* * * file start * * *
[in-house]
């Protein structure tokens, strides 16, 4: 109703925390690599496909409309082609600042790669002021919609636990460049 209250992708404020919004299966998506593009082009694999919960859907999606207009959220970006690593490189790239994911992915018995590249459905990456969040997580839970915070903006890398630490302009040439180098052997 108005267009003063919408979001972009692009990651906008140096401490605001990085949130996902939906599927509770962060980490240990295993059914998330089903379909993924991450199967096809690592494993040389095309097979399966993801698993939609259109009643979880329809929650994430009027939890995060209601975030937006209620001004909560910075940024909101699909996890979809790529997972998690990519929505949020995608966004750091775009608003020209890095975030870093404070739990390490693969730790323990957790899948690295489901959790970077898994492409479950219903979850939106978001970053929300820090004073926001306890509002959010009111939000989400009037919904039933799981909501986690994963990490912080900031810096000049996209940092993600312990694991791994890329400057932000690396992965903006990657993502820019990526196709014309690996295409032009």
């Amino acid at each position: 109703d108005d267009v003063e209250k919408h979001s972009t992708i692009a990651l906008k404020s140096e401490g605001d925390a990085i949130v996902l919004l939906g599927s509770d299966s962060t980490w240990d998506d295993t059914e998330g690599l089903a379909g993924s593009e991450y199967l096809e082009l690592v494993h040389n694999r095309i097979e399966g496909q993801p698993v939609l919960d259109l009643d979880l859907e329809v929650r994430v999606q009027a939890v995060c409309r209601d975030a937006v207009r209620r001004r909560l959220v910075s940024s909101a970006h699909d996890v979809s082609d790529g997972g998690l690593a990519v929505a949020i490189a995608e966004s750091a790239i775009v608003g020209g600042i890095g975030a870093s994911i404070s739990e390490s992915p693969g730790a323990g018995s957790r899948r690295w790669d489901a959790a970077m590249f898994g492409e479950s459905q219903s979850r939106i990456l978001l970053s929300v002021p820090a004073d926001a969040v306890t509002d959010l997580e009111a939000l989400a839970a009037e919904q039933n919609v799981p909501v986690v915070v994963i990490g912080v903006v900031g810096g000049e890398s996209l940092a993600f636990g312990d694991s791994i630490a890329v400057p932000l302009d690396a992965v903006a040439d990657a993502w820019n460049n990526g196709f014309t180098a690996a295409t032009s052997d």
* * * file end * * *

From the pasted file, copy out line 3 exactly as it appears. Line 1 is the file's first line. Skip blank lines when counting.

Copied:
């Amino acid at each position: 109703d108005d267009v003063e209250k919408h979001s972009t992708i692009a990651l906008k404020s140096e401490g605001d925390a990085i949130v996902l919004l939906g599927s509770d299966s962060t980490w240990d998506d295993t059914e998330g690599l089903a379909g993924s593009e991450y199967l096809e082009l690592v494993h040389n694999r095309i097979e399966g496909q993801p698993v939609l919960d259109l009643d979880l859907e329809v929650r994430v999606q009027a939890v995060c409309r209601d975030a937006v207009r209620r001004r909560l959220v910075s940024s909101a970006h699909d996890v979809s082609d790529g997972g998690l690593a990519v929505a949020i490189a995608e966004s750091a790239i775009v608003g020209g600042i890095g975030a870093s994911i404070s739990e390490s992915p693969g730790a323990g018995s957790r899948r690295w790669d489901a959790a970077m590249f898994g492409e479950s459905q219903s979850r939106i990456l978001l970053s929300v002021p820090a004073d926001a969040v306890t509002d959010l997580e009111a939000l989400a839970a009037e919904q039933n919609v799981p909501v986690v915070v994963i990490g912080v903006v900031g810096g000049e890398s996209l940092a993600f636990g312990d694991s791994i630490a890329v400057p932000l302009d690396a992965v903006a040439d990657a993502w820019n460049n990526g196709f014309t180098a690996a295409t032009s052997d």